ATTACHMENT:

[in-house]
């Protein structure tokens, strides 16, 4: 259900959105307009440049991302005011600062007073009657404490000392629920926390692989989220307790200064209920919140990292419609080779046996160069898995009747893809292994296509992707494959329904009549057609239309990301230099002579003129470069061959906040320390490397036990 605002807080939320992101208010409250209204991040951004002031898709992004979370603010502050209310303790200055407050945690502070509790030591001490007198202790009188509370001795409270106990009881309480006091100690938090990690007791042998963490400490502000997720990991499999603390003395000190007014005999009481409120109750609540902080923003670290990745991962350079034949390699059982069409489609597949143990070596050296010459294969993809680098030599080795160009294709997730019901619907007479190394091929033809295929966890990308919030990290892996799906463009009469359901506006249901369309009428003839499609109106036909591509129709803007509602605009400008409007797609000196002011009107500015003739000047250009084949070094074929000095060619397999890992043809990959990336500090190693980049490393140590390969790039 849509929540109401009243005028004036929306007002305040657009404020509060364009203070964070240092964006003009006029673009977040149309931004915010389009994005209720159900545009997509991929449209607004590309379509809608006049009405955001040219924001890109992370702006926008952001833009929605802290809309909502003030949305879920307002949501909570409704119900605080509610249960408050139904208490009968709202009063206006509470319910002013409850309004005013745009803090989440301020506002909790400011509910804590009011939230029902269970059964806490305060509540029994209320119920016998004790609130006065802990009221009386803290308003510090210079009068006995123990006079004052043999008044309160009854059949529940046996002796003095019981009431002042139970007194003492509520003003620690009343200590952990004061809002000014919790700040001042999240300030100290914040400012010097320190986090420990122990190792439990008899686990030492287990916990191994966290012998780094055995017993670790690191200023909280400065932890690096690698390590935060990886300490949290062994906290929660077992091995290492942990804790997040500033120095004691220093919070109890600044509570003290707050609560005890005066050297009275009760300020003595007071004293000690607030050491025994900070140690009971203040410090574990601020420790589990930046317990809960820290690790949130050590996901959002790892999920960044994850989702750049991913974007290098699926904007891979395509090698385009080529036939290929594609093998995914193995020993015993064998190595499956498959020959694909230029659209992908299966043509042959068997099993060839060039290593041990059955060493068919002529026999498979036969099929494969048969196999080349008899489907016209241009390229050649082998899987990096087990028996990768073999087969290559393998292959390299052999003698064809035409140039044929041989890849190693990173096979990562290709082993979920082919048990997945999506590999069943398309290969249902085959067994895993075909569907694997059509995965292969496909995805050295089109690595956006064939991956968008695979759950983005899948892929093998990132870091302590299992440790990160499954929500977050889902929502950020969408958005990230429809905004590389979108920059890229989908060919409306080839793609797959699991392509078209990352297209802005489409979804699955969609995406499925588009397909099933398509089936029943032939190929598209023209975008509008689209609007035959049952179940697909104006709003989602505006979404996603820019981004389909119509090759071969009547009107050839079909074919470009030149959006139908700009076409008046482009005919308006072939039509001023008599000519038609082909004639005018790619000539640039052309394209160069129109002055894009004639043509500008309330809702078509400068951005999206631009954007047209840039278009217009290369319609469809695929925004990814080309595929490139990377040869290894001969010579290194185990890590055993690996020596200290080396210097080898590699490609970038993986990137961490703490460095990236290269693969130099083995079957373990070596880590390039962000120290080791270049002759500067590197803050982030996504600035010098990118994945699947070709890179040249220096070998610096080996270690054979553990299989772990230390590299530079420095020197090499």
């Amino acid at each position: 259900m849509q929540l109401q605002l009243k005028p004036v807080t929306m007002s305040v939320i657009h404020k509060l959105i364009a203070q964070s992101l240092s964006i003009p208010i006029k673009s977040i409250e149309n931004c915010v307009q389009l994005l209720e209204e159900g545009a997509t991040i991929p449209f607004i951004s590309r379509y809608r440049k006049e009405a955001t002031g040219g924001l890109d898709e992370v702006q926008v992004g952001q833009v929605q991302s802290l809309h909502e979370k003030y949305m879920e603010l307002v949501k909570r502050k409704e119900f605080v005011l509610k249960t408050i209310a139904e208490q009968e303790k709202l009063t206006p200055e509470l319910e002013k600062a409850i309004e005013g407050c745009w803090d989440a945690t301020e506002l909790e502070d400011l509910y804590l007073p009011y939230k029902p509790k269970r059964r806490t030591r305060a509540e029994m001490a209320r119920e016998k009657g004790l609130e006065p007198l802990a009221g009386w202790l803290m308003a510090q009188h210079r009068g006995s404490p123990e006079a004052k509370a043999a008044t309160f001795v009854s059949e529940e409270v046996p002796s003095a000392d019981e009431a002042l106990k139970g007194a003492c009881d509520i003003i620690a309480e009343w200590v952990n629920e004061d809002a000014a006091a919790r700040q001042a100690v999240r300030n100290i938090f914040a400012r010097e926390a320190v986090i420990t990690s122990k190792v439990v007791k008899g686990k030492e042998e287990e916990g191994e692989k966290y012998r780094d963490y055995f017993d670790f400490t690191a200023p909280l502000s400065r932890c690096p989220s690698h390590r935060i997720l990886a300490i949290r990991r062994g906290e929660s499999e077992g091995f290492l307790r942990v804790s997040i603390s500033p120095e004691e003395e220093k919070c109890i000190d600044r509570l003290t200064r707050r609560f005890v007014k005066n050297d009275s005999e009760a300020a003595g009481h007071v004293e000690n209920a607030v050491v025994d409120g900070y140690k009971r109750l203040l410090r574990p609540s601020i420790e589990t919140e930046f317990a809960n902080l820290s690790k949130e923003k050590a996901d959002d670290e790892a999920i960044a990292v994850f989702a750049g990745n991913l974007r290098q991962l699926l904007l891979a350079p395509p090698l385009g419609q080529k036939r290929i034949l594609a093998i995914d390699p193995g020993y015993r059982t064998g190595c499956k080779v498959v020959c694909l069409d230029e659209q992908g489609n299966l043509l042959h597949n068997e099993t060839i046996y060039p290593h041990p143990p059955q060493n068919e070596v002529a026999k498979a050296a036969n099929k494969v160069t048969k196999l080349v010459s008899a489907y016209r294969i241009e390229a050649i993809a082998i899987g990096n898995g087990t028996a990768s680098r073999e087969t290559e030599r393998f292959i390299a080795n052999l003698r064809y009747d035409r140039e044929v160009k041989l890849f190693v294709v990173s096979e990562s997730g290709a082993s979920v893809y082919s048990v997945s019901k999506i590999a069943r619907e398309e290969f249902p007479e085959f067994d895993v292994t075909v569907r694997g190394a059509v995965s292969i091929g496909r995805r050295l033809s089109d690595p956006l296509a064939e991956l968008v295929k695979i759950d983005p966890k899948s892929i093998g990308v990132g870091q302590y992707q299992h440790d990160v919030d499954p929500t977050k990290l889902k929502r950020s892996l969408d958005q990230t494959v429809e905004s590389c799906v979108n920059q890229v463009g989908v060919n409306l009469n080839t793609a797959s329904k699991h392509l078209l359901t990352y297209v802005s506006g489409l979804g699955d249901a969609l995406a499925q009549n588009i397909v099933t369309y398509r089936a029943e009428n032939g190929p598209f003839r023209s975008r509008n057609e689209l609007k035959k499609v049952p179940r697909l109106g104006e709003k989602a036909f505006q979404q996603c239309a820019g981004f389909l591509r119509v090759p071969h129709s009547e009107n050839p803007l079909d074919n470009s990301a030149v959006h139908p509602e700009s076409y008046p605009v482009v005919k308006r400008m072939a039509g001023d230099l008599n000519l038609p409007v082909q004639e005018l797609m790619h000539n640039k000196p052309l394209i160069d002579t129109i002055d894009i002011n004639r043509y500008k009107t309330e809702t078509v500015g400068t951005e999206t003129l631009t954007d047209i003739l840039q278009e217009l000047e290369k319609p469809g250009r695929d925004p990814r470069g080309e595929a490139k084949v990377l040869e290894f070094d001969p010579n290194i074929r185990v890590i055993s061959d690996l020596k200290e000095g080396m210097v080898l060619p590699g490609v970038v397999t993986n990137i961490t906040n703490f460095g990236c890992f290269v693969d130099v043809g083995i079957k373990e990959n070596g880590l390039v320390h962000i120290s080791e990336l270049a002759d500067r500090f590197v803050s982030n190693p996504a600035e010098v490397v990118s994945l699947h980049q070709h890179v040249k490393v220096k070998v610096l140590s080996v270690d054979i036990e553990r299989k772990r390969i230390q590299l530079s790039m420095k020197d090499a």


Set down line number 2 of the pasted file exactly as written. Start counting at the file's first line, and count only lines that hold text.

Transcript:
């Protein structure tokens, strides 16, 4: 259900959105307009440049991302005011600062007073009657404490000392629920926390692989989220307790200064209920919140990292419609080779046996160069898995009747893809292994296509992707494959329904009549057609239309990301230099002579003129470069061959906040320390490397036990 605002807080939320992101208010409250209204991040951004002031898709992004979370603010502050209310303790200055407050945690502070509790030591001490007198202790009188509370001795409270106990009881309480006091100690938090990690007791042998963490400490502000997720990991499999603390003395000190007014005999009481409120109750609540902080923003670290990745991962350079034949390699059982069409489609597949143990070596050296010459294969993809680098030599080795160009294709997730019901619907007479190394091929033809295929966890990308919030990290892996799906463009009469359901506006249901369309009428003839499609109106036909591509129709803007509602605009400008409007797609000196002011009107500015003739000047250009084949070094074929000095060619397999890992043809990959990336500090190693980049490393140590390969790039 849509929540109401009243005028004036929306007002305040657009404020509060364009203070964070240092964006003009006029673009977040149309931004915010389009994005209720159900545009997509991929449209607004590309379509809608006049009405955001040219924001890109992370702006926008952001833009929605802290809309909502003030949305879920307002949501909570409704119900605080509610249960408050139904208490009968709202009063206006509470319910002013409850309004005013745009803090989440301020506002909790400011509910804590009011939230029902269970059964806490305060509540029994209320119920016998004790609130006065802990009221009386803290308003510090210079009068006995123990006079004052043999008044309160009854059949529940046996002796003095019981009431002042139970007194003492509520003003620690009343200590952990004061809002000014919790700040001042999240300030100290914040400012010097320190986090420990122990190792439990008899686990030492287990916990191994966290012998780094055995017993670790690191200023909280400065932890690096690698390590935060990886300490949290062994906290929660077992091995290492942990804790997040500033120095004691220093919070109890600044509570003290707050609560005890005066050297009275009760300020003595007071004293000690607030050491025994900070140690009971203040410090574990601020420790589990930046317990809960820290690790949130050590996901959002790892999920960044994850989702750049991913974007290098699926904007891979395509090698385009080529036939290929594609093998995914193995020993015993064998190595499956498959020959694909230029659209992908299966043509042959068997099993060839060039290593041990059955060493068919002529026999498979036969099929494969048969196999080349008899489907016209241009390229050649082998899987990096087990028996990768073999087969290559393998292959390299052999003698064809035409140039044929041989890849190693990173096979990562290709082993979920082919048990997945999506590999069943398309290969249902085959067994895993075909569907694997059509995965292969496909995805050295089109690595956006064939991956968008695979759950983005899948892929093998990132870091302590299992440790990160499954929500977050889902929502950020969408958005990230429809905004590389979108920059890229989908060919409306080839793609797959699991392509078209990352297209802005489409979804699955969609995406499925588009397909099933398509089936029943032939190929598209023209975008509008689209609007035959049952179940697909104006709003989602505006979404996603820019981004389909119509090759071969009547009107050839079909074919470009030149959006139908700009076409008046482009005919308006072939039509001023008599000519038609082909004639005018790619000539640039052309394209160069129109002055894009004639043509500008309330809702078509400068951005999206631009954007047209840039278009217009290369319609469809695929925004990814080309595929490139990377040869290894001969010579290194185990890590055993690996020596200290080396210097080898590699490609970038993986990137961490703490460095990236290269693969130099083995079957373990070596880590390039962000120290080791270049002759500067590197803050982030996504600035010098990118994945699947070709890179040249220096070998610096080996270690054979553990299989772990230390590299530079420095020197090499």